Personally, I sorta hope they succeed in building the ecosystem services which Valve has so that their user base can be happy. For now, the Epic setup is truly terrible. But, if they can fix that, then there will be some more competition in the commercial game distribution market which I think is a good thing.

That One Guy (profile) says:

Re: Re: Oh please

But, if they can fix that, then there will be some more competition in the commercial game distribution market which I think is a good thing.

About that… right now I’d say the biggest stumbling block to competition is them, as they have demonstrated no interest in allowing competition for the developers who would benefit the most by having more platforms to sell on(smaller indies), and are instead presenting an ‘all or nothing, you either sign exclusivity with us or you don’t sell on our platform’ deal.

By their treatment of smaller devs it seems pretty clear that Epic does not want to compete with Steam, Epic wants to replace Steam.

Samuel Abram (profile) says:

Re: Re: Oh please

Valve didn’t have anybody to strong arm. They already had already cemented their position long before GOG, itch.io and any real competition even existed.

That is true. But riddle me this: Is Valve making the same kind of exclusive deals to prevent other services from getting off the ground? Are or all the Steam games exclusives by nature of Steam’s natural monopoly?

Agammamon says:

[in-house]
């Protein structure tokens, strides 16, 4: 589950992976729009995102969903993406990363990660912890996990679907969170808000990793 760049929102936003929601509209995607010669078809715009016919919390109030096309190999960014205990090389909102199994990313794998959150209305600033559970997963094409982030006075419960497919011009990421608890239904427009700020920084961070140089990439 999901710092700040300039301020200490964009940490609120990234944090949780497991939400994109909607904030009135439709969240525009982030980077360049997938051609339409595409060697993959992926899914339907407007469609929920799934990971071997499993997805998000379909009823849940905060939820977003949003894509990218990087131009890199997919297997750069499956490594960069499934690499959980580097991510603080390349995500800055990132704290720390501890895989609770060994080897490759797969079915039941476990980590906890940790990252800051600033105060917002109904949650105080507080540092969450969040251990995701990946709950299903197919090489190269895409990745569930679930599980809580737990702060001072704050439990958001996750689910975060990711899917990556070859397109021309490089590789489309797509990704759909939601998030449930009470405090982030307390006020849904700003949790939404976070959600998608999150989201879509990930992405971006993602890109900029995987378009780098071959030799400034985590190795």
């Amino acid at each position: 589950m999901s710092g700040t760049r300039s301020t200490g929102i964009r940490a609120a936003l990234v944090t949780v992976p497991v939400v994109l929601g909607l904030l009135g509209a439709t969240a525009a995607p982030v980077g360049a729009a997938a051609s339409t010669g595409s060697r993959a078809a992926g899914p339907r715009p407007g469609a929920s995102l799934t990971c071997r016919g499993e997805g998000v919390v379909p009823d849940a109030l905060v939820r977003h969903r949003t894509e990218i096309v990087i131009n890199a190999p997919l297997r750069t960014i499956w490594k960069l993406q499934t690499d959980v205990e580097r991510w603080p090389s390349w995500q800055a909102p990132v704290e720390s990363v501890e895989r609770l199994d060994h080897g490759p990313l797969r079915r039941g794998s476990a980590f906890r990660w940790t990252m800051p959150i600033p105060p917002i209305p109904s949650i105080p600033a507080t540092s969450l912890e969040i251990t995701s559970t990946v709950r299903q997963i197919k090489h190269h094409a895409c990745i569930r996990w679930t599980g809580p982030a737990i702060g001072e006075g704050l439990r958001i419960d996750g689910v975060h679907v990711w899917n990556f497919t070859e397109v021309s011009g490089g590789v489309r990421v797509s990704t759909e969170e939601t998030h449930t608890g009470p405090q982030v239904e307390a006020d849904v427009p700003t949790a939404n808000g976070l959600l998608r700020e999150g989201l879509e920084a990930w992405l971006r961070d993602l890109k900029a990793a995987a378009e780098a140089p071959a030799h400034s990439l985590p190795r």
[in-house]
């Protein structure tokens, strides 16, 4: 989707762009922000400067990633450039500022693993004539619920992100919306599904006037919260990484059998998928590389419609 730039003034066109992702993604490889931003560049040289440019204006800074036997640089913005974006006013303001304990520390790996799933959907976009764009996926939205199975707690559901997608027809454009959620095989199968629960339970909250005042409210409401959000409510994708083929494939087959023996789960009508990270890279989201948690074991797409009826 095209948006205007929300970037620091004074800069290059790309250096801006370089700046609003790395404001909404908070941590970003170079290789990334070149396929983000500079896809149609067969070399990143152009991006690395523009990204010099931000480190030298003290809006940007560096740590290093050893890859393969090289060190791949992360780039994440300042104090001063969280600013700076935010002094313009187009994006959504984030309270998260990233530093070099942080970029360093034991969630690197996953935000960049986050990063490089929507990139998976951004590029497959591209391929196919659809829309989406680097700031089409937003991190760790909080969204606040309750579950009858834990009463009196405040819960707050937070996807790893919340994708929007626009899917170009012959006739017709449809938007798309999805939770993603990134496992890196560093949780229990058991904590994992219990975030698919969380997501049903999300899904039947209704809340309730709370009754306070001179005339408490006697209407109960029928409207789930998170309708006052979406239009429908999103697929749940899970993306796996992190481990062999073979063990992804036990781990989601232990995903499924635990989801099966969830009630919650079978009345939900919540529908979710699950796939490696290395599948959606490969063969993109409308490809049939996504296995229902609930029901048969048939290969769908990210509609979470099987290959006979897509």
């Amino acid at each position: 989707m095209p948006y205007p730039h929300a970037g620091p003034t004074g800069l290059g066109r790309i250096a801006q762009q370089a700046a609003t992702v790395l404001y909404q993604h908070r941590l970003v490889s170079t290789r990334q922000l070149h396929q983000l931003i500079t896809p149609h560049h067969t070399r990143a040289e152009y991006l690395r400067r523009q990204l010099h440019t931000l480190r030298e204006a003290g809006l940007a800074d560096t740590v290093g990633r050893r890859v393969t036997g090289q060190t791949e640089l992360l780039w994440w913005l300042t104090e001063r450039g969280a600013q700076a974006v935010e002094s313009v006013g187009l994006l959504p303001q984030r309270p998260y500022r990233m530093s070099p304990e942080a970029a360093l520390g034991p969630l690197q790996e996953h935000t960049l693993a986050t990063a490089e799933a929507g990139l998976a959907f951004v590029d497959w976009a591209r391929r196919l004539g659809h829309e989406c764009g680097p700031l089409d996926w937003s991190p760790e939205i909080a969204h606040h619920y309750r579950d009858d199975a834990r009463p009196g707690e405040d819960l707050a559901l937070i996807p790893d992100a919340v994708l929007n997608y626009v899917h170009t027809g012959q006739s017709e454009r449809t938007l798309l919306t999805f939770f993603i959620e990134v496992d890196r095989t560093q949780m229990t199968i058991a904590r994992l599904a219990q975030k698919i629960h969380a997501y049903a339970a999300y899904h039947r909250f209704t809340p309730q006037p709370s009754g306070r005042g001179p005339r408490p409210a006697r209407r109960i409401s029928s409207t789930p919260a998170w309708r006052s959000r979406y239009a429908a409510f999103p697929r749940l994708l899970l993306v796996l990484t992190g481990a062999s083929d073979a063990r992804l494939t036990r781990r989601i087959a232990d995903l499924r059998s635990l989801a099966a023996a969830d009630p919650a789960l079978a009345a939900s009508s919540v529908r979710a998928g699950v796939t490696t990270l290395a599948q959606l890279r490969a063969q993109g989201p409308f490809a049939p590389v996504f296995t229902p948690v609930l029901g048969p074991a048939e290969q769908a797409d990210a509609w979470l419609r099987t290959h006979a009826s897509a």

. . . figure out how to combat these review-bombs to save face with the gaming industry as a whole.

Here’s the thing – in the actual game COMMUNITY, and that’s gamers not publishers, they don’t need to do this. We know what review bombing is, we already take its effects into consideration.

Its publishers, afraid for their profits if clueless newcomers come in and don’t know what the current kerfluffle is and see a low rating that are complaining.

No offense, but a lot of your reporting on this seems to come from someone not familiar with gaming culture at all and that takes what publishers are saying about each other as the ‘community’. You certainly get the facts correct – I’ll give you props for that as tons of reporters don’t bother – and I don’t see you pushing a narrative, just that your conclusions as to why this stuff is happening don’t jibe with my own experience talking to others in the community.

And I do not understand what your point is – is it that Steam should have just shut up and stood by?

Actual gamers don’t care one whit that a Steam dev said ‘oh, this is unfair’. Because they already agreed or disagreed separately from Steam. Steam’s comments didn’t trigger review bombing, Epic buying up exclusivity and the developer/publisher selling it did.

Ultimately, this isn’t a Steam thing. Its an Epic preventing other stores from selling thing. Its all on the Epic side.

Anonymous Coward says:

Steam said it was unfair to Steam customers. That was accurate. Fuck Epic and the developers it cons into exclusive deals.

They’re driving people back to piracy. I don’t need Steam, Origin, Bethesda, Battle.net, Uplay, and now Epic, among others.